IBM partner Carrington Associates has played a key role in helping the Federal Court of Australia recognise the benefits of using artificial intelligence in areas of family law.
During IBM Think Summit in Sydney, Carrington revealed it developed an AI tool as part of a proof-of-concept, whereby IBM Watson was trained to understand consent orders and outcomes in property matters only in family law using about 1,600 anonymised data sets. These were split between the applicant and respondent, peering into the ways in which decisions were made, and the outcomes that were achieved from those particular cases.
The pilot program looked how AI can be used to provide parties with information about how they might consider splitting their assets in a property matter, as well as for lawyers to leverage off the technology when giving legal advice.
When it comes to dividing assets between couples, certain metrics are used such as age, longevity of the relationship, income, material assets and if there are any children in the relationship.
Carrington engaged with the Federal Court in design thinking workshops, spanning over two days, with the proof-of-concept taking about 14 to 20 weeks to develop.
“We did a couple of workshops with them in terms of how we're going to look at the data sets, privacy issues, the type of environment, and addressing concerns about governance,” Carrington Associates managing director Sachin Khisti said.
Khisti said it worked closely with the IBM commercial and enterprise team, which presented them with the pilot program opportunity last year.
“The Federal Court was interested in looking at AI.The products are becoming much more mature than what they were a couple of years ago, and this is just a starting point," he said.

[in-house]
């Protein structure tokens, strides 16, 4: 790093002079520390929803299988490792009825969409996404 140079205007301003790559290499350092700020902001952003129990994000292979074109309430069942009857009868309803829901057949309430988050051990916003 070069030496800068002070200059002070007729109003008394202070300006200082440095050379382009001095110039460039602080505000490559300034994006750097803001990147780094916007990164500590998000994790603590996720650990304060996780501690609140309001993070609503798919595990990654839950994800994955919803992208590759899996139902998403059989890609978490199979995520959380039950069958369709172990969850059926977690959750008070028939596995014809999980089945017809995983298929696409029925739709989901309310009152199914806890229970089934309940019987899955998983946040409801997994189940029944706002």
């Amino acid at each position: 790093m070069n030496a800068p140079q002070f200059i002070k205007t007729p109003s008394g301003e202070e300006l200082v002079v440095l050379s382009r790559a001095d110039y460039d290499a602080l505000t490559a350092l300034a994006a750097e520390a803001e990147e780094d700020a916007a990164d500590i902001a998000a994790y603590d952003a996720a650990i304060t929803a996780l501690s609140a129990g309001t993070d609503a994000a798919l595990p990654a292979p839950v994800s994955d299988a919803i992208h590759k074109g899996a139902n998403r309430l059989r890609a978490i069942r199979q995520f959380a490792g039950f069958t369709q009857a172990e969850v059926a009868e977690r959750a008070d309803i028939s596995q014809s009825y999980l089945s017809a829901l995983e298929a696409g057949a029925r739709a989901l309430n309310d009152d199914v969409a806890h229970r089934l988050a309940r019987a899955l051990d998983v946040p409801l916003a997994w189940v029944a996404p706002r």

During the pilot program, the machine learning tool returned a high accuracy rating of 94 per cent, according to digital practice lead for the Federal Court of Australia Jessica Der Matossian. On average, the Federal Court processes 1.5 million documents per month.
"Being a Court, we’re limited in how we can use AI," Der Matossian said. “To use it as a decision-making tool just isn’t possible for us. AI isn’t transparent enough and it raises a lot of liability and legal questions, such as ‘can I have access to the algorithms? Are the algorithms a trade secret for the court? Who’s liable for decisions made by AI? Do I have a right to appeal a decision made by AI? What does that appeal process look like?’
“Most important role for the court is to be transparent and unbiased.”
But the pilot program threw up some interesting challenges for the Federal Court, such as the way it stores data and understanding the human element when it came to asset division.
Extracting the data was no easy feat, with most of it being stored on PDF documents, so to overcome this hurdle, Carrington had to use OCR (optical character recognition). The next step in the process involved data wrangling followed through with building the AI model. This involved a short list of machine learning algorithms and optimising the model so it could be deployed in a Watson Studio.
“The levels of accuracy that we were able to achieve from that small data set, spoke volumes for its potential use,” Carrington technical assistant Varun Vijaywargi said.
“The data stays anonymous, so any issues around the users privacy has already been taken care of. We had some great minds working behind this application, but at the same time we needed the right tools such as IBM.”
The successful pilot program will now turn to using IBM OpenScale, which aims to help build trust in the use of AI.
IBM launched OpenScale in October last year, in an effort to explain how AI models are making decisions to build trust and transparency in AI applications.
“The Federal Court were really interested to see if AI works, the accuracy, and if it met their expectations. We’re now moving further into this - looking into more data sets, and other avenues as well such as chatbots,” Khisti said.